The Mudki gurdwara memorial had come up on a piece of land donated by a tehsildar, Bachittar Singh, in 1930. The “Nishan Sahib” that was initially 51 ft, is today 111 ft high. A mela is organised there in the Bikrami month of Poh. The gurdwara now also houses a degree college for girls and an English-medium school.

The Ferozeshah War Memorial too looks dilapidated despite the renovation. Located on a piece of land adjoining the village gurdwara, it now has a boundary wall and a gate. But in the absence of an attendant or information on the memorial, there is hardly any visitor.

The triangular memorial minar here too is as high as Mudki, but the limestone bearing the name and year of the Ferozeshah battle lies shattered.

The war memorial at Sabraon too is in similar shape.

At Saragrahi, there is only a gurdwara to commemorate the valour and sacrifice of the Sikh soldiers.

Director, Cultural Affairs, Karamjit Singh Sra said: “We are trying to work out a plan so that tourists and those interested in Sikh history could get a complete package of all war memorials and war museums in the state. Since I have also been named Director, Tourism, we will soon do something to address the problem.”

(With inputs from Anirudh Gupta, Ferozepur)

(Series concluded)
http://www.tribuneindia.com/2011/20111231/nation.htm

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Defence Ministry rejects Army Chief’s plea on age

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Tribune News Service
New Delhi, December 30
Rejecting the Army chief General VK Singh’s statutory complaint seeking an amendment to his date of birth, the Ministry of Defence has made it clear that it would not disturb the status quo at this stage. General VK Singh retires in five months from now - in May 2012. The Army Chief has the option of a legal recourse.
The opinion of the ministry has been conveyed to Defence Minister AK Antony who will then forward the same to the Army chief, sources said tonight.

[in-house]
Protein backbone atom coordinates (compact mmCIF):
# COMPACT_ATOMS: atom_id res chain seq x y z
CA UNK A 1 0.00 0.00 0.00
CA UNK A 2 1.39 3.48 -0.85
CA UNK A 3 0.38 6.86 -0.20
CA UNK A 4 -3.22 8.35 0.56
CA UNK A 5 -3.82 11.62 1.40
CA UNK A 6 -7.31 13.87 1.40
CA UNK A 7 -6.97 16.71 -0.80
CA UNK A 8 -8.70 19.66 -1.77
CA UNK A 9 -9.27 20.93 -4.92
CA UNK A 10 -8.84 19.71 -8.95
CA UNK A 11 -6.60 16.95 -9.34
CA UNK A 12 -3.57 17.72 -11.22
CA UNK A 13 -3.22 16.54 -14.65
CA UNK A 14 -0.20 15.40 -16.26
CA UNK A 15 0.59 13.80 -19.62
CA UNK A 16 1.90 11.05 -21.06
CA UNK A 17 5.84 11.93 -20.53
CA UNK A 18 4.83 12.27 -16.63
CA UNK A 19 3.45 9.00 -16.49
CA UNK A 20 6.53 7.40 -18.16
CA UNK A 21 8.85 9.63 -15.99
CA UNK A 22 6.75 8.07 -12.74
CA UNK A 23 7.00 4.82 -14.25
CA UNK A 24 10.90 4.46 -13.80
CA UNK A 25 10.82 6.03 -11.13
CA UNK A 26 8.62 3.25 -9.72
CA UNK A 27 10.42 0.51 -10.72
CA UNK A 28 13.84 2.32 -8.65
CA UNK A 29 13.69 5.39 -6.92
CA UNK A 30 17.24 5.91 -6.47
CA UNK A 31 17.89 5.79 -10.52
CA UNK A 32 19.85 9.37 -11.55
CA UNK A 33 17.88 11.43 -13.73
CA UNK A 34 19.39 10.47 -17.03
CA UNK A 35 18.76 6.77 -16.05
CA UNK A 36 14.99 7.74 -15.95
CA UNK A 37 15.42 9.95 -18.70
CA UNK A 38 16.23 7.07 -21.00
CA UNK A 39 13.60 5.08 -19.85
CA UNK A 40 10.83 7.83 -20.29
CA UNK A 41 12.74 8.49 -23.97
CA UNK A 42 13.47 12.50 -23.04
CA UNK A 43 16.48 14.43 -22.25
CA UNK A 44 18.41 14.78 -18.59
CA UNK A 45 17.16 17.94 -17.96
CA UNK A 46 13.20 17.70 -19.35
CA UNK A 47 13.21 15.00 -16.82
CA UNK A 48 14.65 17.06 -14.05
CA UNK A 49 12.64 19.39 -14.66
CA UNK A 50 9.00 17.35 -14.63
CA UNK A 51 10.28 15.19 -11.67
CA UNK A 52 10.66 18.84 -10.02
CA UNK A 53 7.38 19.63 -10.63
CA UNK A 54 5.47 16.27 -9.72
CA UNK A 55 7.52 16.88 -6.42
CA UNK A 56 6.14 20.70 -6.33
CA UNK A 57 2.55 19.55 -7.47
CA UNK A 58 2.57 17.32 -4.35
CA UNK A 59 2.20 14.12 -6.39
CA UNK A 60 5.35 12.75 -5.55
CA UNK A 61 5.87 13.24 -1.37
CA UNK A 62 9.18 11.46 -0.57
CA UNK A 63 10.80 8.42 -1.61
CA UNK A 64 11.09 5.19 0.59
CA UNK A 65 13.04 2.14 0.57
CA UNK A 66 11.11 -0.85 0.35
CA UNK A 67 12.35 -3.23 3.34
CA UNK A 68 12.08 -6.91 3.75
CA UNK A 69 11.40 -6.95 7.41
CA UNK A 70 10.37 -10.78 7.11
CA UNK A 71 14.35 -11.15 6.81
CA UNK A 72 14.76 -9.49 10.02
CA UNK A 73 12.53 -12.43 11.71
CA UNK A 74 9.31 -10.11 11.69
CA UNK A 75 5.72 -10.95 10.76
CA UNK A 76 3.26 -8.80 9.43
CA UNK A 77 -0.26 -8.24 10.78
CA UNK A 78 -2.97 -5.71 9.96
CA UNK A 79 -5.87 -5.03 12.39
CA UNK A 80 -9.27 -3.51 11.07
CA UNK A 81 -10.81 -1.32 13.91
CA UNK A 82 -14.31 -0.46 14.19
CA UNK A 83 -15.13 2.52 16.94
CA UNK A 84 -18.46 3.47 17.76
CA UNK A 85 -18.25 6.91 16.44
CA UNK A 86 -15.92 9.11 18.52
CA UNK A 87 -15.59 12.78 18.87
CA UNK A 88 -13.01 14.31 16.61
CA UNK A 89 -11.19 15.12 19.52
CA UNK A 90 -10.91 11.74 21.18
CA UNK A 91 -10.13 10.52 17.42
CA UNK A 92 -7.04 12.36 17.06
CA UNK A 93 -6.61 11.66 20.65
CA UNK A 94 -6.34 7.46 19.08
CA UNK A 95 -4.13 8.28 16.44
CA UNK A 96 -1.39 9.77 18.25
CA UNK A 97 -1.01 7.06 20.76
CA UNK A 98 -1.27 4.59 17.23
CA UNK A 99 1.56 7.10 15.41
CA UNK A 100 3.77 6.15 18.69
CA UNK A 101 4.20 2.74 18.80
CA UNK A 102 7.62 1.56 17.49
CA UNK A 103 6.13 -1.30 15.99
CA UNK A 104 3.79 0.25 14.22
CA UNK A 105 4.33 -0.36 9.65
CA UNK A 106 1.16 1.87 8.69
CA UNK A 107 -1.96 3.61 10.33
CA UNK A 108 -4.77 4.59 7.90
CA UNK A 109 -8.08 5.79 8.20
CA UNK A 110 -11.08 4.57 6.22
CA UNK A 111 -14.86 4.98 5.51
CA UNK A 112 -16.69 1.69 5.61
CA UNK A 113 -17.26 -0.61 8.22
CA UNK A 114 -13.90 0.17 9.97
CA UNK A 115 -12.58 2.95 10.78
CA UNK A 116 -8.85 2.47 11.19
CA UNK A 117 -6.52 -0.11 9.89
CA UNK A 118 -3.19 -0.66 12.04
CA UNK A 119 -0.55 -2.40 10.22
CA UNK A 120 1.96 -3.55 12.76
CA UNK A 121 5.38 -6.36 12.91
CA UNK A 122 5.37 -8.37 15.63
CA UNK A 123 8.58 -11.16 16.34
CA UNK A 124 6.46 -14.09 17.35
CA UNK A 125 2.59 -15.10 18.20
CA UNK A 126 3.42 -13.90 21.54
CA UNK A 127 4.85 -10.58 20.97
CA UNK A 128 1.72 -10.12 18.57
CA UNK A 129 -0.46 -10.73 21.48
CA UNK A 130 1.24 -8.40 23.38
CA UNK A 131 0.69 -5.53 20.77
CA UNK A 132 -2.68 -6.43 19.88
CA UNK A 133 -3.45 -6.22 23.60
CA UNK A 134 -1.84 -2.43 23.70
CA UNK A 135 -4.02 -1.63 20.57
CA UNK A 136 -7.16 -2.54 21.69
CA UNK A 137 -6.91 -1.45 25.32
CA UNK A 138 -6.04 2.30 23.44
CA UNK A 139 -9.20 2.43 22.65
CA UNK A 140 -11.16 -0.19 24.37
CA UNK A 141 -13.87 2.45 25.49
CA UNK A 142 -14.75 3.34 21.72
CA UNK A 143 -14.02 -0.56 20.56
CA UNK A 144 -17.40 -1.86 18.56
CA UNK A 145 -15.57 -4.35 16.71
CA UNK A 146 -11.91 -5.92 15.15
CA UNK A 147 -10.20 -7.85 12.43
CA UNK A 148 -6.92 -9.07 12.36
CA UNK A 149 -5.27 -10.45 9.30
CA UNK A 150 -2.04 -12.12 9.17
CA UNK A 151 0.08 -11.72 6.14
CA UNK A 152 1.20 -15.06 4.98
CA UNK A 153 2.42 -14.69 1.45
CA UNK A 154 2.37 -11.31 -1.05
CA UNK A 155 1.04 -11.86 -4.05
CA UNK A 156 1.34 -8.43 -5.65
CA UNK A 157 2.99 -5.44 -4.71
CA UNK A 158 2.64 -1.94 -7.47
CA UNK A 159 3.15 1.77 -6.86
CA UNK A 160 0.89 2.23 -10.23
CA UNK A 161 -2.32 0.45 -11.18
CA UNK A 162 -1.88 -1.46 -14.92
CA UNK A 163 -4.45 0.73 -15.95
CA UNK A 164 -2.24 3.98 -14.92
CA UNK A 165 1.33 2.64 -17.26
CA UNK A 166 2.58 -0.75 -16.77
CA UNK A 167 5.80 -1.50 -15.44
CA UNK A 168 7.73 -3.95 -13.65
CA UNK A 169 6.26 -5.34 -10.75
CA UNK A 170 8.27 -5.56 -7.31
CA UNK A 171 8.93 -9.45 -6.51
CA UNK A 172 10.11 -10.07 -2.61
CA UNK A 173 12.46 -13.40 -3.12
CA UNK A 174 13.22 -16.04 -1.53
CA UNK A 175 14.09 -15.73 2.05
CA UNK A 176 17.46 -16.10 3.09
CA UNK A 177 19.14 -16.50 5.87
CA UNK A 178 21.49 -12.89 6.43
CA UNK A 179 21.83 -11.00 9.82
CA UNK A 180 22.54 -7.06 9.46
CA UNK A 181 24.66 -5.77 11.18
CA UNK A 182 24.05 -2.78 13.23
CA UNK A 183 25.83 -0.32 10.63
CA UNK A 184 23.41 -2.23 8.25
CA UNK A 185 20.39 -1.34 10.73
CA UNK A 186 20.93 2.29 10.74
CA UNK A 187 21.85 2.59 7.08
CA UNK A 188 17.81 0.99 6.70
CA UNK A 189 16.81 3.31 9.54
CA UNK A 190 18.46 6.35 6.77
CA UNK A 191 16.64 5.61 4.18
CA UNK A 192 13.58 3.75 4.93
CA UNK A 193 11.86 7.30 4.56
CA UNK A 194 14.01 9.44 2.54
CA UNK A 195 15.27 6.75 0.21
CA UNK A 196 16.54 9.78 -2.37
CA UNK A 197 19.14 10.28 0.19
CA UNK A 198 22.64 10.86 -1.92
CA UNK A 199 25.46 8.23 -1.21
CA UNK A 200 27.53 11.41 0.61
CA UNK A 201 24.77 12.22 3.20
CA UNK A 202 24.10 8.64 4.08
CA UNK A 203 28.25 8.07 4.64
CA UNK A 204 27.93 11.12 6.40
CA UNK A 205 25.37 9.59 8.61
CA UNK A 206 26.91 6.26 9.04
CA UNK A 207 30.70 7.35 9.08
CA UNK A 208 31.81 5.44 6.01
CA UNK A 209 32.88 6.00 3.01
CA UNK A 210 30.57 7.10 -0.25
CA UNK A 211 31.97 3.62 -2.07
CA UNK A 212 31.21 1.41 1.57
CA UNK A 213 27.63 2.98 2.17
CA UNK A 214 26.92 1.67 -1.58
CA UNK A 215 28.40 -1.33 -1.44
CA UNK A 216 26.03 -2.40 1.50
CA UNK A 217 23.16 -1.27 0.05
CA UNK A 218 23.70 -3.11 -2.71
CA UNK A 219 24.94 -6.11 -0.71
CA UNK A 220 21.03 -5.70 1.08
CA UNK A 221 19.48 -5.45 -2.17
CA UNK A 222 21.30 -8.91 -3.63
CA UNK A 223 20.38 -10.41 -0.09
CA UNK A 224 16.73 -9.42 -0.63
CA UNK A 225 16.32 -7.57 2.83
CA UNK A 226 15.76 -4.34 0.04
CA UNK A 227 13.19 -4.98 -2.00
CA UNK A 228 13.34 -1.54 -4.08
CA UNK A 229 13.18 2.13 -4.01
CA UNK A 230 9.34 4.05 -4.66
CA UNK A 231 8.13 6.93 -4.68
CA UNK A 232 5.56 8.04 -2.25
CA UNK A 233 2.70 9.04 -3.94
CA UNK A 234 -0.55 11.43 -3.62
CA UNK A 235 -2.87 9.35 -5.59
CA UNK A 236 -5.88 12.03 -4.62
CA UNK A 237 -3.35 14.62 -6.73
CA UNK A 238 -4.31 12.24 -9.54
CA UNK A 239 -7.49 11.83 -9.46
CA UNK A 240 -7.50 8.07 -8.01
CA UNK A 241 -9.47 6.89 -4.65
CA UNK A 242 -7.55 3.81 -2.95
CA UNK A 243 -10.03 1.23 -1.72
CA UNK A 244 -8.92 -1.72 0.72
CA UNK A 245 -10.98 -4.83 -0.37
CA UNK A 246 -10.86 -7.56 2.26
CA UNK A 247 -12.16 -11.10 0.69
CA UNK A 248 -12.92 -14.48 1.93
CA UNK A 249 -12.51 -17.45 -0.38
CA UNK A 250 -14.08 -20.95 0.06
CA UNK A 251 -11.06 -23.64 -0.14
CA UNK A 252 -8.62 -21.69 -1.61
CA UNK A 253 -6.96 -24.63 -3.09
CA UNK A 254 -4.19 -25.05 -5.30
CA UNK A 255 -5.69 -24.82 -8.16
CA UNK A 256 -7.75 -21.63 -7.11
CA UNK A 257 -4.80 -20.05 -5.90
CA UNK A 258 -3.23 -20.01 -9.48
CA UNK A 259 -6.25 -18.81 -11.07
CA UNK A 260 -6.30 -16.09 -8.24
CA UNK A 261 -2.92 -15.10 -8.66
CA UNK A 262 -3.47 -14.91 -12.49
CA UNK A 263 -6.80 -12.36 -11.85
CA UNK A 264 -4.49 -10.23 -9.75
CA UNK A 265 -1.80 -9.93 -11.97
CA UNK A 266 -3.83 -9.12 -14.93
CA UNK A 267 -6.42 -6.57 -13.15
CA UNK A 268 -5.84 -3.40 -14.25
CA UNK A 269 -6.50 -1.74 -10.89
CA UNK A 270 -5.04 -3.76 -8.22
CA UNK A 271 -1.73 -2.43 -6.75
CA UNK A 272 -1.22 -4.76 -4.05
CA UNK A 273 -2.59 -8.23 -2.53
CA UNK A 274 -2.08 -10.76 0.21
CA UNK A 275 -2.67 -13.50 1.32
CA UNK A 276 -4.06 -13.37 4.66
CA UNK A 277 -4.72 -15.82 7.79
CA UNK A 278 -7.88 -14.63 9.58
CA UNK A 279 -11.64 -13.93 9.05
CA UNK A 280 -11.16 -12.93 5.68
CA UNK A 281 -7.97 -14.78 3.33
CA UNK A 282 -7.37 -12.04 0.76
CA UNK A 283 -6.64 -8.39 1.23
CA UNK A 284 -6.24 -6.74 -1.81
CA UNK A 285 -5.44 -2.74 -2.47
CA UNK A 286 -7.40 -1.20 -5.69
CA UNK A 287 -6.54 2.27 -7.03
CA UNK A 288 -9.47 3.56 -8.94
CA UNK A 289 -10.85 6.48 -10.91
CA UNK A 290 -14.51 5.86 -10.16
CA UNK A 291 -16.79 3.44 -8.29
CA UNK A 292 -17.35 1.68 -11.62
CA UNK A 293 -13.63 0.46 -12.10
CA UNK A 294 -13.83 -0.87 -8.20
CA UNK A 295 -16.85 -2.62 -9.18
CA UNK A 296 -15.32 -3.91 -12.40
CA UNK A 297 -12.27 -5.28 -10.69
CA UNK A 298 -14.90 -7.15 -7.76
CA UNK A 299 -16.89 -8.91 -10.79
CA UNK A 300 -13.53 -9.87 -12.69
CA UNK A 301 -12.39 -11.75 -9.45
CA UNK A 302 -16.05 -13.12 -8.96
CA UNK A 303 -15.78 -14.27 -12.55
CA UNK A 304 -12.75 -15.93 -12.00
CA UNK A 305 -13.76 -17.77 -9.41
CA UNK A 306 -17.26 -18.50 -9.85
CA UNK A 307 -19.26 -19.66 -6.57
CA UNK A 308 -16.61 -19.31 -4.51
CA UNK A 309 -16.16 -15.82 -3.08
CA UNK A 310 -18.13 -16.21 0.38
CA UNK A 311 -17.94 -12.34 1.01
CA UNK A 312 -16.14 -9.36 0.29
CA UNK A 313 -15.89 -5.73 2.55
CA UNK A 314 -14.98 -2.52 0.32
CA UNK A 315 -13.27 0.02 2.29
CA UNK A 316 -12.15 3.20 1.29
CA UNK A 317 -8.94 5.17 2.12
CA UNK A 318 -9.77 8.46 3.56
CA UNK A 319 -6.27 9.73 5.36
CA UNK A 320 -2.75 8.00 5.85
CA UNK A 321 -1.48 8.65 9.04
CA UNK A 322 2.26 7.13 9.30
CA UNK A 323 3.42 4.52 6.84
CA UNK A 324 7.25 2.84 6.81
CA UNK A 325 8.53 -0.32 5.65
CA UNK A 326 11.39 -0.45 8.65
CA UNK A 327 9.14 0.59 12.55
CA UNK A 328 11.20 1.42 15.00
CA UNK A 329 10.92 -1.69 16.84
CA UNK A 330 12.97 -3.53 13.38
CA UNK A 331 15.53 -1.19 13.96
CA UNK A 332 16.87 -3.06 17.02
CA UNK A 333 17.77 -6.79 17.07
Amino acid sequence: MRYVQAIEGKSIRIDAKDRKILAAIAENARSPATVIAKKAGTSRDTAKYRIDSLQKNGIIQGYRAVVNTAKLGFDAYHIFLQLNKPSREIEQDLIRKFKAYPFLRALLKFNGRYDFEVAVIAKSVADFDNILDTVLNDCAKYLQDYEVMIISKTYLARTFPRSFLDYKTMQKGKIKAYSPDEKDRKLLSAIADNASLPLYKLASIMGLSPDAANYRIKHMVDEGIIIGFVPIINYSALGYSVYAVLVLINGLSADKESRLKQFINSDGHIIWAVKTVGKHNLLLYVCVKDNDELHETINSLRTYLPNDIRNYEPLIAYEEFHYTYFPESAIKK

In August, General VK Singh had filed a 500-page statutory complaint with the Defence Minister seeking a re-examination of his date of birth. The Army Chief in his complaint had asked the minister take a decision on his date of birth purely on the basis of merit and available evidence.
The compliant was the consequence of an order issued by the ministry on July 22. It declared that the year of General Singh’s birth was 1950 and not 1951 as he had claimed.
The ministry in its latest decision has attached the observations of Attorney General GE Vahanvati on the issue. The Attorney General had said there could be no change in Army chief’s date of birth.
He had opined that the chief’s complaint filed under the Army Act was not maintainable. The matriculation certificate could not be the sole basis changing date of birth at this stage.
The controversy on VK Singh’s age surfaced in 2008 when he was considered for appointment as the Eastern Army Commander. The Adjutant General's branch - the official record keeper for salary and pension - has been following 1951 as Singh’s DoB, while the Military Secretary branch, which looks after promotions and postings, shows it as 1950.